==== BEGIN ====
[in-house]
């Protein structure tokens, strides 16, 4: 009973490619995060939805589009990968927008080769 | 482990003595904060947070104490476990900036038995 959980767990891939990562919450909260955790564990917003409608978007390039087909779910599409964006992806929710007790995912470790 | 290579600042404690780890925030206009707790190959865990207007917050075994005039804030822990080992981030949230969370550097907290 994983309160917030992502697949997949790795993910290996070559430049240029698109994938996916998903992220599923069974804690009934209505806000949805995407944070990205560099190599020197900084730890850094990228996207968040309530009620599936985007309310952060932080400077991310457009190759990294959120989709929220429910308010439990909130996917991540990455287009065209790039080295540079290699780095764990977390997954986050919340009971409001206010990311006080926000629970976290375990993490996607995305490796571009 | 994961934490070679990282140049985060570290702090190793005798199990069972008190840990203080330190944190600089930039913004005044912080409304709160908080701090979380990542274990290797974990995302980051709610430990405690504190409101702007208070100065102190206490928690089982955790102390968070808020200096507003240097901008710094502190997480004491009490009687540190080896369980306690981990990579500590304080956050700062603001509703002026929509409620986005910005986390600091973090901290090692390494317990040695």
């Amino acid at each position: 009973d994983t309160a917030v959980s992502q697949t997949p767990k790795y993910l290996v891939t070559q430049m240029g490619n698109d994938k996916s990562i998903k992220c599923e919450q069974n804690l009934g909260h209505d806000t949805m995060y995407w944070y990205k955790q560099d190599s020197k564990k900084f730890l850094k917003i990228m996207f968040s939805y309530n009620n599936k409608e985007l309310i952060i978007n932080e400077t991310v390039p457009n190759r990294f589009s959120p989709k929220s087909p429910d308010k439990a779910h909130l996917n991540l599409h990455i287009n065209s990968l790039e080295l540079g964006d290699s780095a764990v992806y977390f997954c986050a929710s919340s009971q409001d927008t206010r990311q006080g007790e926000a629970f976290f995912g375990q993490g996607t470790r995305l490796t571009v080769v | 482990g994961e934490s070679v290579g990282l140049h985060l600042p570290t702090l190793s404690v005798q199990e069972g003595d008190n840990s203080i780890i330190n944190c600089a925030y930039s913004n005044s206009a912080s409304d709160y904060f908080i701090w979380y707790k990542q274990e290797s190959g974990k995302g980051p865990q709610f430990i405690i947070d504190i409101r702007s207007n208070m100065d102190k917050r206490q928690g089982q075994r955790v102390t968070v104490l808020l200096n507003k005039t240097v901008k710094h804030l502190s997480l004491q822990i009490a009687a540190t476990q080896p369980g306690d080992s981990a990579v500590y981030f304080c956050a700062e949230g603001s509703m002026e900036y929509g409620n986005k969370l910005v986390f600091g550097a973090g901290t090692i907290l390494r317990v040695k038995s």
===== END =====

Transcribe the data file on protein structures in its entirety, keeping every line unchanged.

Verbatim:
[in-house]
């Protein structure tokens, strides 16, 4: 009973490619995060939805589009990968927008080769 | 482990003595904060947070104490476990900036038995 959980767990891939990562919450909260955790564990917003409608978007390039087909779910599409964006992806929710007790995912470790 | 290579600042404690780890925030206009707790190959865990207007917050075994005039804030822990080992981030949230969370550097907290 994983309160917030992502697949997949790795993910290996070559430049240029698109994938996916998903992220599923069974804690009934209505806000949805995407944070990205560099190599020197900084730890850094990228996207968040309530009620599936985007309310952060932080400077991310457009190759990294959120989709929220429910308010439990909130996917991540990455287009065209790039080295540079290699780095764990977390997954986050919340009971409001206010990311006080926000629970976290375990993490996607995305490796571009 | 994961934490070679990282140049985060570290702090190793005798199990069972008190840990203080330190944190600089930039913004005044912080409304709160908080701090979380990542274990290797974990995302980051709610430990405690504190409101702007208070100065102190206490928690089982955790102390968070808020200096507003240097901008710094502190997480004491009490009687540190080896369980306690981990990579500590304080956050700062603001509703002026929509409620986005910005986390600091973090901290090692390494317990040695």
């Amino acid at each position: 009973d994983t309160a917030v959980s992502q697949t997949p767990k790795y993910l290996v891939t070559q430049m240029g490619n698109d994938k996916s990562i998903k992220c599923e919450q069974n804690l009934g909260h209505d806000t949805m995060y995407w944070y990205k955790q560099d190599s020197k564990k900084f730890l850094k917003i990228m996207f968040s939805y309530n009620n599936k409608e985007l309310i952060i978007n932080e400077t991310v390039p457009n190759r990294f589009s959120p989709k929220s087909p429910d308010k439990a779910h909130l996917n991540l599409h990455i287009n065209s990968l790039e080295l540079g964006d290699s780095a764990v992806y977390f997954c986050a929710s919340s009971q409001d927008t206010r990311q006080g007790e926000a629970f976290f995912g375990q993490g996607t470790r995305l490796t571009v080769v | 482990g994961e934490s070679v290579g990282l140049h985060l600042p570290t702090l190793s404690v005798q199990e069972g003595d008190n840990s203080i780890i330190n944190c600089a925030y930039s913004n005044s206009a912080s409304d709160y904060f908080i701090w979380y707790k990542q274990e290797s190959g974990k995302g980051p865990q709610f430990i405690i947070d504190i409101r702007s207007n208070m100065d102190k917050r206490q928690g089982q075994r955790v102390t968070v104490l808020l200096n507003k005039t240097v901008k710094h804030l502190s997480l004491q822990i009490a009687a540190t476990q080896p369980g306690d080992s981990a990579v500590y981030f304080c956050a700062e949230g603001s509703m002026e900036y929509g409620n986005k969370l910005v986390f600091g550097a973090g901290t090692i907290l390494r317990v040695k038995s």